Certainly they also misunderstand our catty nature, esp when there’s a beauty queen involved! 😉 Women have to work harder amongst ourselves to prove ourselves. But if you earn it, you’ve got some serious power behind you.

    Personally, I don’t think Palin has earned it.

  15. The Q Family says:

    Great post and great comments. I will say that I don’t understand her decision but I respect her choice to do so. That’s why I will NOT vote for her. 🙂 Not because she is a mom with a young special need child but because we have different believe.

    I agree that it’s an insult for the McCain to bring her to the ticket just because she is a woman with strong conservative view. They think all the women will run to the poll and vote for her? I admire her background but I don’t agree with a lot of her positions.

    This is what great about our country that each one of us has a choice that different from others.

    -Amy @ The Q Family

  16. I’m so glad you brought this up! It is, indeed, a very contentious topic. All the previous comments bring up good points. Just a couple thoughts to add:

    Palin touts herself as “just a Hockey Mom”. But the reality is quite the opposite. She is a high-powered career woman.

    The actress, Barbara Billingsley, famously played June Cleaver on TV. I remember seeing an interview with her where she remarked on the irony that she was both the icon for all stay-at-home moms, yet she was a working mom herself. She lamented that she didn’t spend enough time with her children when they were growing up because she was so busy with her TV career.

    Last year, I had a high-powered job (lots of travel, long hours), a new baby at home, and a husband who was gone during the week working in a different city. I was miserable. We both were.
    We wanted to have another baby, but I just couldn’t see adding another baby to that situation. So, my husband and I both quit our jobs, found jobs working in the same city, with both of us working more normal hours. We were fortunate that our incomes didn’t have to suffer to do this, in fact, my salary went slightly up. Fast forward 1 year, and we just had our second baby 4 months ago, and our lives are pretty sane. (as sane as any dual-income two-child family can be).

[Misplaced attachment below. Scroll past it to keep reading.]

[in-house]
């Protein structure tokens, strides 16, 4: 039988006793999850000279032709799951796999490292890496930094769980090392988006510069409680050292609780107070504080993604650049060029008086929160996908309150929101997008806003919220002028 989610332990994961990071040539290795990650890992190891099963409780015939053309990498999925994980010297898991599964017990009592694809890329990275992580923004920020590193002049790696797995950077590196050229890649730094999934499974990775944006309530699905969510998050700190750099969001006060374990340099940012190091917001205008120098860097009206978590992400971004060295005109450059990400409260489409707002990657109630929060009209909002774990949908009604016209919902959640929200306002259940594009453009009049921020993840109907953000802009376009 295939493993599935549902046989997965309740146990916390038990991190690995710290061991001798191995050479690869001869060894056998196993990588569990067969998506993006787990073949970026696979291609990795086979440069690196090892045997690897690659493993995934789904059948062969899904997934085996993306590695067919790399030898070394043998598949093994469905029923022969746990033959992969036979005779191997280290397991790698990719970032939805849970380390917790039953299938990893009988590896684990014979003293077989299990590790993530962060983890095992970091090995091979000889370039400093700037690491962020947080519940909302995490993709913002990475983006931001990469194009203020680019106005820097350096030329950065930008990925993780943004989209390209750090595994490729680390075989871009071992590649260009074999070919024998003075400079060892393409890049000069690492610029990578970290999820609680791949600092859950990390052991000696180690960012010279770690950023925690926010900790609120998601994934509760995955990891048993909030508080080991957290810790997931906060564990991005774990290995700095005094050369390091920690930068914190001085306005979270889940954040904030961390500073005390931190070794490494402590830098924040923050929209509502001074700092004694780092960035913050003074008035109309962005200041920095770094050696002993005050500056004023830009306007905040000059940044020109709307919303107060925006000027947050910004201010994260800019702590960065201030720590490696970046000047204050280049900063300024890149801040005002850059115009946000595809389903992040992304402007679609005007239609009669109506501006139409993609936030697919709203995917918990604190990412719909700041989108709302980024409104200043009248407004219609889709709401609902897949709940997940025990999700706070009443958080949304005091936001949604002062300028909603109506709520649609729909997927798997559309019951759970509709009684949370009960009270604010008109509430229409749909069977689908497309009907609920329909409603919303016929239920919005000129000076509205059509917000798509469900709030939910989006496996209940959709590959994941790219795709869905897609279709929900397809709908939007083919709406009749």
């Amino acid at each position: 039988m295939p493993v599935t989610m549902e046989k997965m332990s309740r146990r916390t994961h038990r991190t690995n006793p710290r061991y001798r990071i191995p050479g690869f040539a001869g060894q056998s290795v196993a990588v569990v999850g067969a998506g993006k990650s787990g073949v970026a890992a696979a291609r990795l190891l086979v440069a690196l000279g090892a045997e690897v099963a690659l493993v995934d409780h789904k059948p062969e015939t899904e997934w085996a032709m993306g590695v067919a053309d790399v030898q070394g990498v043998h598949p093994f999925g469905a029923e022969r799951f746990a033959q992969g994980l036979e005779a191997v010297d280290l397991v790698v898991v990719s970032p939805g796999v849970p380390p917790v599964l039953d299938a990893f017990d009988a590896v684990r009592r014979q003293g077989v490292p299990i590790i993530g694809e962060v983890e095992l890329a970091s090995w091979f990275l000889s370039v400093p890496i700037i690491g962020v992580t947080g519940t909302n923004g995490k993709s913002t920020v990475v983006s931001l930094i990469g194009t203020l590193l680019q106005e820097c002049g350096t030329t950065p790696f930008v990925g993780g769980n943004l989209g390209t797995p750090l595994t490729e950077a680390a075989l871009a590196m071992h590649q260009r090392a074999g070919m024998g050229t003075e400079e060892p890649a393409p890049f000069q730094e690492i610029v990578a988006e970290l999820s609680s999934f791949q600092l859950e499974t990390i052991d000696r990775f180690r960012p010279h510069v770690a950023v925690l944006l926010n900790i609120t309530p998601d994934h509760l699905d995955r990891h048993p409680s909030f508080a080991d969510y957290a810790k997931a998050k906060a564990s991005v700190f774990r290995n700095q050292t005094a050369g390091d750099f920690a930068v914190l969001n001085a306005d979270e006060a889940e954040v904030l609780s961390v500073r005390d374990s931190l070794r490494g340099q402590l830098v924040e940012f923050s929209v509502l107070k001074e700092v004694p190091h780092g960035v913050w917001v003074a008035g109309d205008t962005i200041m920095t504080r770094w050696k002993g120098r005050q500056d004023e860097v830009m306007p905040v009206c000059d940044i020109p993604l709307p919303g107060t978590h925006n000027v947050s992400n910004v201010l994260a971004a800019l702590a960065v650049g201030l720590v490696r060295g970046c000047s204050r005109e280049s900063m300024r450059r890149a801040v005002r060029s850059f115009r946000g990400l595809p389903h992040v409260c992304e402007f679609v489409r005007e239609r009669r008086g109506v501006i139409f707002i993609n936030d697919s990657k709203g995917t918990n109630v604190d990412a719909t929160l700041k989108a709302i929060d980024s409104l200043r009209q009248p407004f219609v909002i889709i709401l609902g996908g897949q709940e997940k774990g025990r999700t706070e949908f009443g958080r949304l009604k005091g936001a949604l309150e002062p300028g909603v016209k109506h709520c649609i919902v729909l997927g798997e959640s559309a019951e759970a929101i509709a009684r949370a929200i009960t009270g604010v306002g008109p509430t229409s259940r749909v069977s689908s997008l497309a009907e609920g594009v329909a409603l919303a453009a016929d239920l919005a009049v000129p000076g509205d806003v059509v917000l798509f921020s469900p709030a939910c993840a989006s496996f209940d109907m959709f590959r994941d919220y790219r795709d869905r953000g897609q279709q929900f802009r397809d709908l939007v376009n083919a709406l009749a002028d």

I bring this up *not* as an example of me (a woman) prioritizing her family over her career. But as an example of a *couple* prioritizing their family over their careers.

    The way I look at it is that I can always ramp up my career in a few years when my children are more self-sufficient, and/or we put my husband’s career on low burn.

    If Sara Palin were a man, I would be asking the same questions. She doesn’t have to take this opportunity now. If she really is the political star they are making her out to be, she will have future opportunities to run for Vice President or even President.

    She has a special needs baby and a teenage daughter who need her right now. In a similar situation, I could can not wrap my brain around wanting to take on more responsibility in my career at a time like this. It is so against what my core would be telling me to do.

    That doesn’t mean that she *can’t* make it work. But my gut is telling me that it is likely that her children will end up getting short changed.

    I do not think it is anti-feminist to be asking these kinds of questions. As working parents, we all have to draw the line between work and family. Having a debate about where it is healthy to draw that line is good.

    Feminism has succeeded in that Sara Palin is on the ticket. I think that’s a *good thing*. But, being a feminist does not mean that I have to condone the choices of all working moms if I don’t think they are healthy choices.

    Full disclosure – I will be voting for Obama.

  17. Anonymous says:

    Of course we would be asking the same questions if she were a man. We questioned John Edwards decision to run when his wife was diagnosed with cancer. Rudy Guiliani dropped out of the senatorial race against Hilary due to health issues. To suggest that a candidate may have too many personal issues is not sexist, it’s human nature.

  18. Dancing B.A.G. Lady says:

    I have a saying her BAG is not my BAG and my BAG is not her BAG.

    I don’t know how much support Sarah’s husband provides, so NO we would not be having the conversation if Sarah was Sam. I agree.

    I’m with you. Obama all the way, but don’t tell my husband.

    Don’t bash. Just support your candidate and get the facts.

  19. Anonymous says:

    Hi From Texas; If you all would listen carefully, Sara Palin do not run the state of Alaska; Tod Palin is making the decision. I
    know it will be a big mistake if anything would happen to John McCain and Sara Palin would become president. Remember she will not be able to care for a family and also be president. Shame on you all!